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Portrait of Khushali Trivedi in a lab. She is wearing a lab coat. She is holding a pen and a note book is on the counter.

Rady grad student profile: Khushali Trivedi aims to be role model

August 14, 2023 — 

Khushali Trivedi is focused on understanding if a particular protein plays a role in the development of gestational diabetes, one of the most common types of complications that occurs during pregnancy.

Trivedi, a first-year master’s student in pharmacology and therapeutics at the Max Rady College of Medicine, said that previous research shows that pregnant individuals with gestational diabetes tend to have a lower expression of the molecule sirtuin-3 (SIRT3), which is involved in regulating energy metabolism while reducing the production of molecules that harm cells and tissues.

Trivedi is looking into whether lower levels of SIRT3 lead to the development of gestational diabetes.

As part of the project, SIRT3 has been knocked out of the liver of an animal model so it doesn’t express the protein. Trivedi is now looking at the effects of this and comparing it with the control animal model.

Trivedi said her research will help better understand the factors that lead to gestational diabetes, and it will contribute to future studies looking at treatments aimed at improving the health of mothers and their children.

UM Today sat down with Trivedi to learn about what motivates her and her experience as a master’s student at UM. 

You recently received $12,000 in funding from Research Manitoba for a project titled Role of SIRT3 deficiency in the development of gestational diabetes. What are your thoughts on receiving this funding?

I’m beyond grateful for the funding from Research Manitoba. I’m very thankful for my current supervisor, Dr. Vern Dolinsky, and previous supervisors Dr. Jason Treberg and Dr. Liam O’Neil. It wouldn’t be possible without the mentorship, guidance and support I’ve received over the years and that’s shaped me into the scientist that I am right now. Every single day I’m learning.

What motivates you to do the work you do?

Going through my undergraduate degree I didn’t see a lot of people of colour – especially women of colour – in faculty positions. I see how important it is for women and girls to have a role model to look up to. So, I aspire to be an inspiration for young women and girls who want to go into the sciences.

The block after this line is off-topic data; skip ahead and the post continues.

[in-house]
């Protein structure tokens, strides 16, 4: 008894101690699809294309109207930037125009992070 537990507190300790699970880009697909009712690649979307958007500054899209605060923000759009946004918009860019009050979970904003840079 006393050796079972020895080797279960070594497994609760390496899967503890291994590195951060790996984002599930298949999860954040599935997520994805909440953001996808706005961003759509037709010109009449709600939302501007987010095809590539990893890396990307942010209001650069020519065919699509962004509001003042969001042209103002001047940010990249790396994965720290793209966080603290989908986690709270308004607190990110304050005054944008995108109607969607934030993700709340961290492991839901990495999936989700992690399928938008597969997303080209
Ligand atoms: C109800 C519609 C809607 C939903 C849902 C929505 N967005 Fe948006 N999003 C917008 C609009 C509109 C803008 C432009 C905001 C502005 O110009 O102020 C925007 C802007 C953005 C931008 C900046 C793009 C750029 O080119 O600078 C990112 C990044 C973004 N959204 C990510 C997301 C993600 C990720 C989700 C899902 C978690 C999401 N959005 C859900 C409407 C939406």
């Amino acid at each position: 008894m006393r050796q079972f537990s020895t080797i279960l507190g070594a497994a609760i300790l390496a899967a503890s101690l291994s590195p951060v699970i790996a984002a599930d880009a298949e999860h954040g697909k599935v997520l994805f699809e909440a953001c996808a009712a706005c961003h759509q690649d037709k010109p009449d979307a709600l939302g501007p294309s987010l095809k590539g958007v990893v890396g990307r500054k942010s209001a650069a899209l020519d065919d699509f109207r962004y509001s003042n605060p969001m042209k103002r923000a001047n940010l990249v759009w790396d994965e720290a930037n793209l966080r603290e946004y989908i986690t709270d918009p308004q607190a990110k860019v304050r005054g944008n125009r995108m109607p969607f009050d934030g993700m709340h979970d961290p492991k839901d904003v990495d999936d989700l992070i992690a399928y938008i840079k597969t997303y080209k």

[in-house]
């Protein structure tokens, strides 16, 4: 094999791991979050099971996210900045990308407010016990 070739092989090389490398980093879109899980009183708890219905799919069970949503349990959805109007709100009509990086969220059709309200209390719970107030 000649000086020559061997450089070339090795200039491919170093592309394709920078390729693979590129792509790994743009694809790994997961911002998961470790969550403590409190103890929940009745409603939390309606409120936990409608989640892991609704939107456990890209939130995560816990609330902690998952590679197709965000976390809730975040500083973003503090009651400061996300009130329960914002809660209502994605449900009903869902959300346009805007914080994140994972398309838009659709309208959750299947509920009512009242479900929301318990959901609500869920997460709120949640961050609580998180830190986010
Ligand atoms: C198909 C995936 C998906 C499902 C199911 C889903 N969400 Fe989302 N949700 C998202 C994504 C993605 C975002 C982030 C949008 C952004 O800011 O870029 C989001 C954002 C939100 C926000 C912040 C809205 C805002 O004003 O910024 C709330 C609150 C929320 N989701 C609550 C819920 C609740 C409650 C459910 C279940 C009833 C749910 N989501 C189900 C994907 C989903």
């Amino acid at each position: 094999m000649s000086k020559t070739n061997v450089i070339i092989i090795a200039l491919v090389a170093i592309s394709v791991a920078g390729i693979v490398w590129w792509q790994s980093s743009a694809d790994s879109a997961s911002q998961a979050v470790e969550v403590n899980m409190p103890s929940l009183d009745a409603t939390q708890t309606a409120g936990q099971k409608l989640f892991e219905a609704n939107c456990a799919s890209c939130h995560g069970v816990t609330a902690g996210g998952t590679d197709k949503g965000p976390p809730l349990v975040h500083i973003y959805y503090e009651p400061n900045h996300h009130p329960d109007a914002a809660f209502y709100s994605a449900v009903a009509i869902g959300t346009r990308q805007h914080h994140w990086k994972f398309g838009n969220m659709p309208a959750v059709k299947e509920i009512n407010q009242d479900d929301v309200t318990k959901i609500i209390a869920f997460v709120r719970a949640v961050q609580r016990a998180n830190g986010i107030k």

Why did you choose UM for your master’s?

I did my bachelor of science at the University of Manitoba and I had a very positive experience, not only with the Children’s Hospital Research Institute of Manitoba (CHRIM), but with the faculty and the university. Altogether, that led me to pursue graduate studies here. When I was looking for a supervisor and I came across Dr. Dolinsky, who studies gestational diabetes as well as mitochondrial function. CHRIM has a dedicated group that studies diabetes called the Diabetes Research Envisioned & Accomplished in Manitoba (DREAM). My interest in child health research and diabetes attracted me to UM.

What has been most rewarding during your time at UM?

I see myself becoming a better scientist every single day. I’ve not only seen academic growth, but I’ve seen a lot of personal growth and development in myself and that’s really been the most rewarding thing about academia altogether.

What do you love about the work you do?

Everything. Everything I do really drives me, especially combining my research background in metabolism with medical research focused on diabetes… and the thought that I could one day potentially make a long-lasting impact on mothers and their children.

What are your future plans?

I plan to transfer into the PhD program within the next year. I want to be a principal investigator at some point. I want to be an independent researcher and have my own lab to study mitochondrial function in terms of metabolic diseases.

This Q&A is part of a series on UM Today this summer featuring Rady Faculty of Health Sciences graduate students. You can find more grad student profiles here: #Radygradstudents.

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